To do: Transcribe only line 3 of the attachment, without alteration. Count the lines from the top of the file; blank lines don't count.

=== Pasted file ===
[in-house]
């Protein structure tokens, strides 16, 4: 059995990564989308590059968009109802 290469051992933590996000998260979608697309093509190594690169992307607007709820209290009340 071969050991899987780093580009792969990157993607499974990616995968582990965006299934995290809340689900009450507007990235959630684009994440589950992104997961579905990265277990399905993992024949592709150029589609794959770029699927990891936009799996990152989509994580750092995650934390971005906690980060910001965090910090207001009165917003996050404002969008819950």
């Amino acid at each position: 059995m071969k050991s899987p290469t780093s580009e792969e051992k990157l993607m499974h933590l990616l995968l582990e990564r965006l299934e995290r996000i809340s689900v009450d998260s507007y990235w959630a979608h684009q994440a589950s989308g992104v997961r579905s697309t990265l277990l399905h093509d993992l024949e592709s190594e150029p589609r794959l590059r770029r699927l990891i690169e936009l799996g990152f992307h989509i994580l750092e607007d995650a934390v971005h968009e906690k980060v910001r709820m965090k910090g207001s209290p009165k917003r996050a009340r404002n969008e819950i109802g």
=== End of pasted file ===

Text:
């Amino acid at each position: 059995m071969k050991s899987p290469t780093s580009e792969e051992k990157l993607m499974h933590l990616l995968l582990e990564r965006l299934e995290r996000i809340s689900v009450d998260s507007y990235w959630a979608h684009q994440a589950s989308g992104v997961r579905s697309t990265l277990l399905h093509d993992l024949e592709s190594e150029p589609r794959l590059r770029r699927l990891i690169e936009l799996g990152f992307h989509i994580l750092e607007d995650a934390v971005h968009e906690k980060v910001r709820m965090k910090g207001s209290p009165k917003r996050a009340r404002n969008e819950i109802g």